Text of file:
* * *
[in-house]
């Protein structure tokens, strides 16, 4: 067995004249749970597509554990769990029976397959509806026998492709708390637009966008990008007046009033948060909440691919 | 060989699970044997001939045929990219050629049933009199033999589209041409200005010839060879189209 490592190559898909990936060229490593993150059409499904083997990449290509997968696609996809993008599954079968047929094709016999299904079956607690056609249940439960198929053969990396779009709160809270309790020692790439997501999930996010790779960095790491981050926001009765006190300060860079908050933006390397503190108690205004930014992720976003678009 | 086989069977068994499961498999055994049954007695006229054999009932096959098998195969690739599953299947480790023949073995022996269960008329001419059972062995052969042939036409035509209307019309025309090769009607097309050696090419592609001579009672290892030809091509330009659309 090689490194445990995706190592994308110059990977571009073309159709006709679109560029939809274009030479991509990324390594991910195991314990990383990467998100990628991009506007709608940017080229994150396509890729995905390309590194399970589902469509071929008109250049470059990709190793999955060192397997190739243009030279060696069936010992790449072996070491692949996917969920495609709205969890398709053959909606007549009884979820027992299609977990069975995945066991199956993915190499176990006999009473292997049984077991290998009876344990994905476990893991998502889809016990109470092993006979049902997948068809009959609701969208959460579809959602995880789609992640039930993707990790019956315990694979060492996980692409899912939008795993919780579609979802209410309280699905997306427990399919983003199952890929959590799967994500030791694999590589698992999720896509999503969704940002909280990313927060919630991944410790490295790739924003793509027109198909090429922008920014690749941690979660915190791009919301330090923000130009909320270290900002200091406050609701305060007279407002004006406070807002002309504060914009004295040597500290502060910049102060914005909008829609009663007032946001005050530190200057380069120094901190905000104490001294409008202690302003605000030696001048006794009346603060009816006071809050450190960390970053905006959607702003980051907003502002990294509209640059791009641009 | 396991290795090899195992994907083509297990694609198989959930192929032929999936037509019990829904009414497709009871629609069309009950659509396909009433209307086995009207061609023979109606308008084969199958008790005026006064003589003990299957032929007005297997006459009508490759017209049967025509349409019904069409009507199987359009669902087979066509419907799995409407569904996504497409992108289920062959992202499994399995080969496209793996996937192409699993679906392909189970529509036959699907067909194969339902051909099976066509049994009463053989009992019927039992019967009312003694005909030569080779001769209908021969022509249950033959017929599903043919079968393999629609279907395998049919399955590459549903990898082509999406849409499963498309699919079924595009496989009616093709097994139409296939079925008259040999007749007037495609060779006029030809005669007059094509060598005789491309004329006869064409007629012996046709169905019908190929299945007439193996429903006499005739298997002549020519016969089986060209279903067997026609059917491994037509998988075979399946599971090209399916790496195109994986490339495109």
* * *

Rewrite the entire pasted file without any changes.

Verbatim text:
[in-house]
């Protein structure tokens, strides 16, 4: 067995004249749970597509554990769990029976397959509806026998492709708390637009966008990008007046009033948060909440691919 | 060989699970044997001939045929990219050629049933009199033999589209041409200005010839060879189209 490592190559898909990936060229490593993150059409499904083997990449290509997968696609996809993008599954079968047929094709016999299904079956607690056609249940439960198929053969990396779009709160809270309790020692790439997501999930996010790779960095790491981050926001009765006190300060860079908050933006390397503190108690205004930014992720976003678009 | 086989069977068994499961498999055994049954007695006229054999009932096959098998195969690739599953299947480790023949073995022996269960008329001419059972062995052969042939036409035509209307019309025309090769009607097309050696090419592609001579009672290892030809091509330009659309 090689490194445990995706190592994308110059990977571009073309159709006709679109560029939809274009030479991509990324390594991910195991314990990383990467998100990628991009506007709608940017080229994150396509890729995905390309590194399970589902469509071929008109250049470059990709190793999955060192397997190739243009030279060696069936010992790449072996070491692949996917969920495609709205969890398709053959909606007549009884979820027992299609977990069975995945066991199956993915190499176990006999009473292997049984077991290998009876344990994905476990893991998502889809016990109470092993006979049902997948068809009959609701969208959460579809959602995880789609992640039930993707990790019956315990694979060492996980692409899912939008795993919780579609979802209410309280699905997306427990399919983003199952890929959590799967994500030791694999590589698992999720896509999503969704940002909280990313927060919630991944410790490295790739924003793509027109198909090429922008920014690749941690979660915190791009919301330090923000130009909320270290900002200091406050609701305060007279407002004006406070807002002309504060914009004295040597500290502060910049102060914005909008829609009663007032946001005050530190200057380069120094901190905000104490001294409008202690302003605000030696001048006794009346603060009816006071809050450190960390970053905006959607702003980051907003502002990294509209640059791009641009 | 396991290795090899195992994907083509297990694609198989959930192929032929999936037509019990829904009414497709009871629609069309009950659509396909009433209307086995009207061609023979109606308008084969199958008790005026006064003589003990299957032929007005297997006459009508490759017209049967025509349409019904069409009507199987359009669902087979066509419907799995409407569904996504497409992108289920062959992202499994399995080969496209793996996937192409699993679906392909189970529509036959699907067909194969339902051909099976066509049994009463053989009992019927039992019967009312003694005909030569080779001769209908021969022509249950033959017929599903043919079968393999629609279907395998049919399955590459549903990898082509999406849409499963498309699919079924595009496989009616093709097994139409296939079925008259040999007749007037495609060779006029030809005669007059094509060598005789491309004329006869064409007629012996046709169905019908190929299945007439193996429903006499005739298997002549020519016969089986060209279903067997026609059917491994037509998988075979399946599971090209399916790496195109994986490339495109």